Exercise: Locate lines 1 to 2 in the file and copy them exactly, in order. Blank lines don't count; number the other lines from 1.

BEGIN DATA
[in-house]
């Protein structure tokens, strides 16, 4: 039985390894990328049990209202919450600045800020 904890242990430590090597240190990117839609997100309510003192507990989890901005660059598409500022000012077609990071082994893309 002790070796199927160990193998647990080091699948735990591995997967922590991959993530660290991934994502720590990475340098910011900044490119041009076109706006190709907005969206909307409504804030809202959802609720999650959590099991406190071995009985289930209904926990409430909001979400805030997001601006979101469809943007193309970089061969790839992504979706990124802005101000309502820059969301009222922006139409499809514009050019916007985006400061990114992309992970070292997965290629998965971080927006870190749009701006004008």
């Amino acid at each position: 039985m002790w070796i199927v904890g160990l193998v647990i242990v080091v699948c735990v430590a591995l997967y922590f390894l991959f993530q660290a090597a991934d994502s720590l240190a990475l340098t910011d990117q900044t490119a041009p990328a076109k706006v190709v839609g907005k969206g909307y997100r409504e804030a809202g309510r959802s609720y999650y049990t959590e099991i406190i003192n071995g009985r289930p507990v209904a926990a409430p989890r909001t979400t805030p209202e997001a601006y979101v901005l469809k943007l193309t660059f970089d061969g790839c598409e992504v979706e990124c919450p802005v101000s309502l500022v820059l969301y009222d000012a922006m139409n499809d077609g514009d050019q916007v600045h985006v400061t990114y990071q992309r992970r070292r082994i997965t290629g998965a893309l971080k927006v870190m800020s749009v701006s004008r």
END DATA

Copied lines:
[in-house]
């Protein structure tokens, strides 16, 4: 039985390894990328049990209202919450600045800020 904890242990430590090597240190990117839609997100309510003192507990989890901005660059598409500022000012077609990071082994893309 002790070796199927160990193998647990080091699948735990591995997967922590991959993530660290991934994502720590990475340098910011900044490119041009076109706006190709907005969206909307409504804030809202959802609720999650959590099991406190071995009985289930209904926990409430909001979400805030997001601006979101469809943007193309970089061969790839992504979706990124802005101000309502820059969301009222922006139409499809514009050019916007985006400061990114992309992970070292997965290629998965971080927006870190749009701006004008």